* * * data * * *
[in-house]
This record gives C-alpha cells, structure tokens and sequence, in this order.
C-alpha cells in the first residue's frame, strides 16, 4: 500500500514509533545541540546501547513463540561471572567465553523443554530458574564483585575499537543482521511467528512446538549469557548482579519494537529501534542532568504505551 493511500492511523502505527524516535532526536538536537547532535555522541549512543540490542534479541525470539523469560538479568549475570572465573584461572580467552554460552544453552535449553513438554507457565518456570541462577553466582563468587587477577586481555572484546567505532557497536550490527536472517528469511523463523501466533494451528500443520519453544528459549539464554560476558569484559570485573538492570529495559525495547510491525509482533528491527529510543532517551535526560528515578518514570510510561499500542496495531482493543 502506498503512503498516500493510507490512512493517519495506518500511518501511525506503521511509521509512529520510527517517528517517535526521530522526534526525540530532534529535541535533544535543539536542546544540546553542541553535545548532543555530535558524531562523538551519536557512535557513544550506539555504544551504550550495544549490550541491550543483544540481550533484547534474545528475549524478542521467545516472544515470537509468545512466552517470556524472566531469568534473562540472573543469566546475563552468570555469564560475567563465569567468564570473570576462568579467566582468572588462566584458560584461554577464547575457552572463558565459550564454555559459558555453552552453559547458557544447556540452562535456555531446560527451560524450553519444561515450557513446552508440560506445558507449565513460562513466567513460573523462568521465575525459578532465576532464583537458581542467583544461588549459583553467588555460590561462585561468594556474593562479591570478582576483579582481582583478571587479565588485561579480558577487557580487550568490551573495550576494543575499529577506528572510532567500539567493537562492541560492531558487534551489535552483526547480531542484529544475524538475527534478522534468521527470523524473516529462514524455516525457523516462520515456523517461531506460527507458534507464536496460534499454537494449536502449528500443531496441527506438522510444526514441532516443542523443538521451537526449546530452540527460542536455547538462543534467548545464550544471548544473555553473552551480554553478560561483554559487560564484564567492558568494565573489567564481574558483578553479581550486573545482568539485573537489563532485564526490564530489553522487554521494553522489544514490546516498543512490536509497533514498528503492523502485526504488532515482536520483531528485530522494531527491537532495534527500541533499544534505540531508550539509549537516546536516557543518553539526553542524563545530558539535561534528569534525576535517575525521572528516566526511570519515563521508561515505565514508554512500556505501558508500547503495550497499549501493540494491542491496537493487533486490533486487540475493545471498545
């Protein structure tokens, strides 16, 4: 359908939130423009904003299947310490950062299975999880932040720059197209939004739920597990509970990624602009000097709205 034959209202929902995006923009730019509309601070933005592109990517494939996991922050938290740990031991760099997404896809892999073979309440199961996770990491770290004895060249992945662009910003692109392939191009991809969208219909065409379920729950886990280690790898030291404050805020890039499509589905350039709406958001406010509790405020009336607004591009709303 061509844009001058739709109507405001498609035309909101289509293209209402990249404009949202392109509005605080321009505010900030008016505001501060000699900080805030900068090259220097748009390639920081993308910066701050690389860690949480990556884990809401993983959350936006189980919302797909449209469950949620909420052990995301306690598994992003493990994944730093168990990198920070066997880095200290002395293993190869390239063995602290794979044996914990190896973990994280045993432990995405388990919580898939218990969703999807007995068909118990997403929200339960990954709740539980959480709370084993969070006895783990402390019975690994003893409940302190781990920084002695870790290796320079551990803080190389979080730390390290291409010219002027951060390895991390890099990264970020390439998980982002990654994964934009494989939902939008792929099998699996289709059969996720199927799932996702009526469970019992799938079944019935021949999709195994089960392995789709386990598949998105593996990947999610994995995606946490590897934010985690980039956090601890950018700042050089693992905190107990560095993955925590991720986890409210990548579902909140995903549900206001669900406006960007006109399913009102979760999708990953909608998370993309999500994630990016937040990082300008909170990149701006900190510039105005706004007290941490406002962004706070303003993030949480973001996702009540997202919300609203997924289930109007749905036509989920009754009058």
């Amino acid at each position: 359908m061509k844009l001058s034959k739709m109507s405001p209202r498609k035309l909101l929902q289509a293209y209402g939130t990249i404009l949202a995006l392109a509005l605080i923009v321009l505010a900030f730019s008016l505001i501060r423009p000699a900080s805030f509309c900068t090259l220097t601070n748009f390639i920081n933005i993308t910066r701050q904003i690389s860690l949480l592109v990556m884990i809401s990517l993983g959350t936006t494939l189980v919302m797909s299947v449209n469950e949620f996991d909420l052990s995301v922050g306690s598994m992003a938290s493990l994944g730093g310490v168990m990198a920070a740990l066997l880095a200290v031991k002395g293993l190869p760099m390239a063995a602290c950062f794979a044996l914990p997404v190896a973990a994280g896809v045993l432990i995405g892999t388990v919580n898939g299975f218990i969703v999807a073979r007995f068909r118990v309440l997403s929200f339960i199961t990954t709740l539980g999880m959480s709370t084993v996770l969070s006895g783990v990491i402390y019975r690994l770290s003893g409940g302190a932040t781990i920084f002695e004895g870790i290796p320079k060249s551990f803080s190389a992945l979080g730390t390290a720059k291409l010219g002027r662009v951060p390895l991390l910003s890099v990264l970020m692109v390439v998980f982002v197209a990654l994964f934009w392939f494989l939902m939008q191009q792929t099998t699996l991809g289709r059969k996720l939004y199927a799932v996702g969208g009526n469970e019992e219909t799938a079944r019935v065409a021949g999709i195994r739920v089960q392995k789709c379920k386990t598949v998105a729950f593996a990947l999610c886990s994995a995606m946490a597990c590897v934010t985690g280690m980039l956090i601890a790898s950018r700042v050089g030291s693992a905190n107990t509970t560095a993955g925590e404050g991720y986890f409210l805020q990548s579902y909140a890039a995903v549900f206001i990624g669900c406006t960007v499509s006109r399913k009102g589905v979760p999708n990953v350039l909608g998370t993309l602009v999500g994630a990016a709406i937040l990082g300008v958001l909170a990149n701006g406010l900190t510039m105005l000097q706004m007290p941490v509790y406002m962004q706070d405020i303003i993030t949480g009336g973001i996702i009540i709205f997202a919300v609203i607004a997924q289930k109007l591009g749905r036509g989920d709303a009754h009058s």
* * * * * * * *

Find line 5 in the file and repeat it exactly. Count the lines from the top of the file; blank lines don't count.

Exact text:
């Amino acid at each position: 359908m061509k844009l001058s034959k739709m109507s405001p209202r498609k035309l909101l929902q289509a293209y209402g939130t990249i404009l949202a995006l392109a509005l605080i923009v321009l505010a900030f730019s008016l505001i501060r423009p000699a900080s805030f509309c900068t090259l220097t601070n748009f390639i920081n933005i993308t910066r701050q904003i690389s860690l949480l592109v990556m884990i809401s990517l993983g959350t936006t494939l189980v919302m797909s299947v449209n469950e949620f996991d909420l052990s995301v922050g306690s598994m992003a938290s493990l994944g730093g310490v168990m990198a920070a740990l066997l880095a200290v031991k002395g293993l190869p760099m390239a063995a602290c950062f794979a044996l914990p997404v190896a973990a994280g896809v045993l432990i995405g892999t388990v919580n898939g299975f218990i969703v999807a073979r007995f068909r118990v309440l997403s929200f339960i199961t990954t709740l539980g999880m959480s709370t084993v996770l969070s006895g783990v990491i402390y019975r690994l770290s003893g409940g302190a932040t781990i920084f002695e004895g870790i290796p320079k060249s551990f803080s190389a992945l979080g730390t390290a720059k291409l010219g002027r662009v951060p390895l991390l910003s890099v990264l970020m692109v390439v998980f982002v197209a990654l994964f934009w392939f494989l939902m939008q191009q792929t099998t699996l991809g289709r059969k996720l939004y199927a799932v996702g969208g009526n469970e019992e219909t799938a079944r019935v065409a021949g999709i195994r739920v089960q392995k789709c379920k386990t598949v998105a729950f593996a990947l999610c886990s994995a995606m946490a597990c590897v934010t985690g280690m980039l956090i601890a790898s950018r700042v050089g030291s693992a905190n107990t509970t560095a993955g925590e404050g991720y986890f409210l805020q990548s579902y909140a890039a995903v549900f206001i990624g669900c406006t960007v499509s006109r399913k009102g589905v979760p999708n990953v350039l909608g998370t993309l602009v999500g994630a990016a709406i937040l990082g300008v958001l909170a990149n701006g406010l900190t510039m105005l000097q706004m007290p941490v509790y406002m962004q706070d405020i303003i993030t949480g009336g973001i996702i009540i709205f997202a919300v609203i607004a997924q289930k109007l591009g749905r036509g989920d709303a009754h009058s």